Engine: 2-liter TSI direct-injection turbo 4-cylinder
Torque: 207 pound-feet
Transmission: 4Motion all-wheel drive
EPA Ratings: 20/city, 24/highway, 21/combined
Base Price: $36,475
As Tested: $37,870
Overview: The Volkswagen Tiguan, which debuted in 2009, delivers a different take on the compact crossover SUV. While the vehicle itself isn’t totally unusual, it’s definitely outside the box, having been designed primarily for European buyers who place a larger emphasis on small dimensions and a sporty ride. While most competitors in this segment are fairly utilitarian in nature, emphasizing their practicality, the Tiguan’s upscale interior and refined driving manners give it a distinctly European flavor that the competition is lacking. The Tiguan is powered by a 2-liter turbo-four that’s the only engine available. It’s married to a six-speed automatic transmission. However, the base front-wheel-drive version comes with either a six-speed manual or a six-speed automatic transmission, but all others are automatic-only. All-wheel drive can be specified on all but the base, manual-equipped Tiguan.
Walkaround: The Volkswagen Tiguan is an attractive four-door, five-passenger compact crossover. It separates itself from the competition thanks to its sleek European design and high-quality interior. In profile, the Tiguan bears a resemblance to the BMW X5.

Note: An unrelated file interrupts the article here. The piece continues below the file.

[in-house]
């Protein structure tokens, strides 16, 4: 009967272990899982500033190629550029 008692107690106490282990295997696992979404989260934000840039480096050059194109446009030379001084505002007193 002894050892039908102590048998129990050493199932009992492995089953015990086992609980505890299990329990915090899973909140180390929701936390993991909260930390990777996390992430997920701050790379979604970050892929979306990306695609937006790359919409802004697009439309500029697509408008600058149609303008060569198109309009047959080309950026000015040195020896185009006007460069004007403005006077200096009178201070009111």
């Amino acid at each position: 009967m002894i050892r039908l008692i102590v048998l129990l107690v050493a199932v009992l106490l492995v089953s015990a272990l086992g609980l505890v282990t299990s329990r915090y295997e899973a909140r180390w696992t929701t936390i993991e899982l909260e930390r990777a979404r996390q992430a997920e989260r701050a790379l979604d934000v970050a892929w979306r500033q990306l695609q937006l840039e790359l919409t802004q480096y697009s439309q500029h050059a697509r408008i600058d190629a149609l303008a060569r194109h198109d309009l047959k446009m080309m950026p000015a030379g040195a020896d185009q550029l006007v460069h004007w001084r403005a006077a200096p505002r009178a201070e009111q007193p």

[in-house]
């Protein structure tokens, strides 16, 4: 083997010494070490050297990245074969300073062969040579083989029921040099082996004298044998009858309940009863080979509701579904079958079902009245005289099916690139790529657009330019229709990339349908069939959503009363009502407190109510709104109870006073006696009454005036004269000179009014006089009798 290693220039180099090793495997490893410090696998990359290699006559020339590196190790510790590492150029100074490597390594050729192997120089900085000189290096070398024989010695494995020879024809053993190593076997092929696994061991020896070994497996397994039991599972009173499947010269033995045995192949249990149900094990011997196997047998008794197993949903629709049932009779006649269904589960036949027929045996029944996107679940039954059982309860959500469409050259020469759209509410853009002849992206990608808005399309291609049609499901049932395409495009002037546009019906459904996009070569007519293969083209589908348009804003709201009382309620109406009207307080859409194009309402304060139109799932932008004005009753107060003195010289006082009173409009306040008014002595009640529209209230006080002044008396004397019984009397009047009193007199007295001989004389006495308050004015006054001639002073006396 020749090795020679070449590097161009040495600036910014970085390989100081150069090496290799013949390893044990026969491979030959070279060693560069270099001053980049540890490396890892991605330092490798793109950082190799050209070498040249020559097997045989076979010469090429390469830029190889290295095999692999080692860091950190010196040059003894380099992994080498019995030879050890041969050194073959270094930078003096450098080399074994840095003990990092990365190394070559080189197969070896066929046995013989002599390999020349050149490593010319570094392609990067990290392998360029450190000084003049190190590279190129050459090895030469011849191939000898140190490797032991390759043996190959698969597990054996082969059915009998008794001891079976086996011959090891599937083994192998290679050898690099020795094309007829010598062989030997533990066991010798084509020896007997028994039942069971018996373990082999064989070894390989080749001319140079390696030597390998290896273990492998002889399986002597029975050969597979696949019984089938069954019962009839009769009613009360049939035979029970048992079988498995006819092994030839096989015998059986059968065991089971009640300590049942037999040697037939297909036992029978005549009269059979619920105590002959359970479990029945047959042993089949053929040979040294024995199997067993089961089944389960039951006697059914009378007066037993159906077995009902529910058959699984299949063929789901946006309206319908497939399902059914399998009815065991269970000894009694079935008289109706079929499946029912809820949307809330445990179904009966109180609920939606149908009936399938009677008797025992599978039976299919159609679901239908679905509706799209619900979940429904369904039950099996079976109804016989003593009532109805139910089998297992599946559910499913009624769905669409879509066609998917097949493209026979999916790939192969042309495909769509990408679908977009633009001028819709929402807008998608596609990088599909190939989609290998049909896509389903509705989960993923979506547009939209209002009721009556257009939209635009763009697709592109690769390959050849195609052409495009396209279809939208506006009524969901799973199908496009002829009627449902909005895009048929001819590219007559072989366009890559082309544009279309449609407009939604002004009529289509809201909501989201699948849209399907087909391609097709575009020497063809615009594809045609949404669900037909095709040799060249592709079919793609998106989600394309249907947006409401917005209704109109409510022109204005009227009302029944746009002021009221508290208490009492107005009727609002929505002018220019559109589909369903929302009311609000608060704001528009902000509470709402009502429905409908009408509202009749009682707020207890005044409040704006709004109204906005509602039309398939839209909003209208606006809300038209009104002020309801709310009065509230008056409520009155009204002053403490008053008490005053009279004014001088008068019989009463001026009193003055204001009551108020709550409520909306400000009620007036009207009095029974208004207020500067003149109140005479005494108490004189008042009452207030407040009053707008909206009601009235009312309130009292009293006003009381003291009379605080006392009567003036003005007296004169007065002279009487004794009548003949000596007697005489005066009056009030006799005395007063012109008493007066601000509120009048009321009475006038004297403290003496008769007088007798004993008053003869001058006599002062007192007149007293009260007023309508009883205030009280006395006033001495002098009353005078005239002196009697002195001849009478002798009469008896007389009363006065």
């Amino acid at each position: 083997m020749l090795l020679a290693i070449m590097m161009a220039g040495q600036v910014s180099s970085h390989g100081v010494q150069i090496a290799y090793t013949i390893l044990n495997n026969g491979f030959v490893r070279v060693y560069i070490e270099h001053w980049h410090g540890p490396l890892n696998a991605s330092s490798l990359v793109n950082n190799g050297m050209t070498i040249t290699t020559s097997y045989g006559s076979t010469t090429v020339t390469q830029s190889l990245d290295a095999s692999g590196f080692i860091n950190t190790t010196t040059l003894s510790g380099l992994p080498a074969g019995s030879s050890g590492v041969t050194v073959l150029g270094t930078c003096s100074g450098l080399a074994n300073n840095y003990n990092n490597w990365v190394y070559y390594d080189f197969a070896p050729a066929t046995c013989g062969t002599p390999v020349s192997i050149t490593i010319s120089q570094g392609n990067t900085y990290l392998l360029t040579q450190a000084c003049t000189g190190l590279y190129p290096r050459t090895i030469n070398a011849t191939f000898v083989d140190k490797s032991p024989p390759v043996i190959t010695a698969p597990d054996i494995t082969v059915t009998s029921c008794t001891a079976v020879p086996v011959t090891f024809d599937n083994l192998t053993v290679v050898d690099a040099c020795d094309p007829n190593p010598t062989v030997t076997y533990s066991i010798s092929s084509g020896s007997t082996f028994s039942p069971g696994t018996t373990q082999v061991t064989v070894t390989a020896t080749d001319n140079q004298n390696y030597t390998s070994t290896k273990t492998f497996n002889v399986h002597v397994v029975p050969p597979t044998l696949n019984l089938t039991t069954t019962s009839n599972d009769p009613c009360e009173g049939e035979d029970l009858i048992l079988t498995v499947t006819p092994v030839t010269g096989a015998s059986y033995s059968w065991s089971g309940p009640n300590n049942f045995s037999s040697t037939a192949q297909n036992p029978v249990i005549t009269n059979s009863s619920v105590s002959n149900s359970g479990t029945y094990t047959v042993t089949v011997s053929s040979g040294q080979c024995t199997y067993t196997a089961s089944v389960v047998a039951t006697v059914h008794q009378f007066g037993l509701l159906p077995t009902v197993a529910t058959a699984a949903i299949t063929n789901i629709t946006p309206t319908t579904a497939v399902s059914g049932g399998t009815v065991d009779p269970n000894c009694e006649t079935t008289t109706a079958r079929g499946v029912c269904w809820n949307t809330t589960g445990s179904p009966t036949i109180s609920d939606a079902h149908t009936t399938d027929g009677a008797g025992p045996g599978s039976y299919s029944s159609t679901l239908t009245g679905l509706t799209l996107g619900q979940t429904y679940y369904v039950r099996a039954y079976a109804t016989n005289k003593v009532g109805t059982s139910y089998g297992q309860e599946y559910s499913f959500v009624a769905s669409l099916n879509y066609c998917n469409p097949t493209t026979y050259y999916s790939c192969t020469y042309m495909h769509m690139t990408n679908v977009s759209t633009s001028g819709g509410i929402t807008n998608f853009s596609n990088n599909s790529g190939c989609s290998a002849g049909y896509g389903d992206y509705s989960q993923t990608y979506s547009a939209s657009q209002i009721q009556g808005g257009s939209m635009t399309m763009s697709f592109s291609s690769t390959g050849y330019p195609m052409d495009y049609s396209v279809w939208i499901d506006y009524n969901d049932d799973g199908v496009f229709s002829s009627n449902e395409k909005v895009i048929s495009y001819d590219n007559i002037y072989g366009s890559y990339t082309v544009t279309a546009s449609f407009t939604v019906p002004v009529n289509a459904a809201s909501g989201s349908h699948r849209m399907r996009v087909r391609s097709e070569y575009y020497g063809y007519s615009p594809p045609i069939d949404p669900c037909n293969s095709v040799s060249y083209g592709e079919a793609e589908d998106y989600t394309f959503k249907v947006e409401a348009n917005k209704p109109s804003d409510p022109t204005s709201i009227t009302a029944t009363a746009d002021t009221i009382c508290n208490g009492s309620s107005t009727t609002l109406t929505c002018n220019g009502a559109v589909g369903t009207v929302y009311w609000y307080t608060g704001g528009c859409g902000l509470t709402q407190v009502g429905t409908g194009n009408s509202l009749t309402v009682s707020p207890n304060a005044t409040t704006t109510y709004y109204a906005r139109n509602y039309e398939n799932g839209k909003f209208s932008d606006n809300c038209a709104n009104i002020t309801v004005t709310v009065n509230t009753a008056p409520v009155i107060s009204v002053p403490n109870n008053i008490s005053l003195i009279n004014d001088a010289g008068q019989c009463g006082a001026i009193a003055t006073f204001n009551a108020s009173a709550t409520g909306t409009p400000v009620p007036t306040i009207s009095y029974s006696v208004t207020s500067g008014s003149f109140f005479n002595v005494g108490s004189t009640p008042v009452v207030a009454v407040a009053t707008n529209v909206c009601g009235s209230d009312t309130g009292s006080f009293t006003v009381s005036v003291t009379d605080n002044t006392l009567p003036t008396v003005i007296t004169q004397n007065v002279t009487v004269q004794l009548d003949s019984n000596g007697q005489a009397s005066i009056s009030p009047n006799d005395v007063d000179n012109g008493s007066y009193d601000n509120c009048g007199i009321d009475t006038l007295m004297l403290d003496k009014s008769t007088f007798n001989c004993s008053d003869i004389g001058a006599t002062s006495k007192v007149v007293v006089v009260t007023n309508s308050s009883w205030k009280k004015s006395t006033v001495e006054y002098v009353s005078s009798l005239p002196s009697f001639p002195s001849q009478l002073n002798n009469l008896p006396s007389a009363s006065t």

Interior: Five trim levels are available, and all come standard with plenty of features, including eight-way manual front seats, a leather-wrapped steering wheel, a 40/20/40-split-folding and reclining rear seat, Bluetooth phone and audio connectivity and an audio system with an auxiliary audio jack and a CD player. Controls are large and well-placed, Instrumentation is easy and simple to read at a glance. With 23.8 cubic feet in the rear, maximum capacity grows to 56.1 with the second row folded down. That’s well shy of class leaders such as the Honda CR-V and the Toyota RAV4.
Behind the Wheel: The Tiguan delivers solid driving dynamics. The 200-horse turbo-four has plenty of power to move this crossover efficiently. The six-speed automatic is well-behaved and smooth. Unfortunately, the Tiguan falls short in its ride/handling balance because rough roads are felt in the cabin. Even with plenty of grip, the Tiguan can feel top-heavy when cornering.
Bottom Line: The Volkswagen Tiguan is an attractive, solid, comfortable crossover. While it may not be for everyone, it does offer perhaps the best driving dynamics in this crowded class.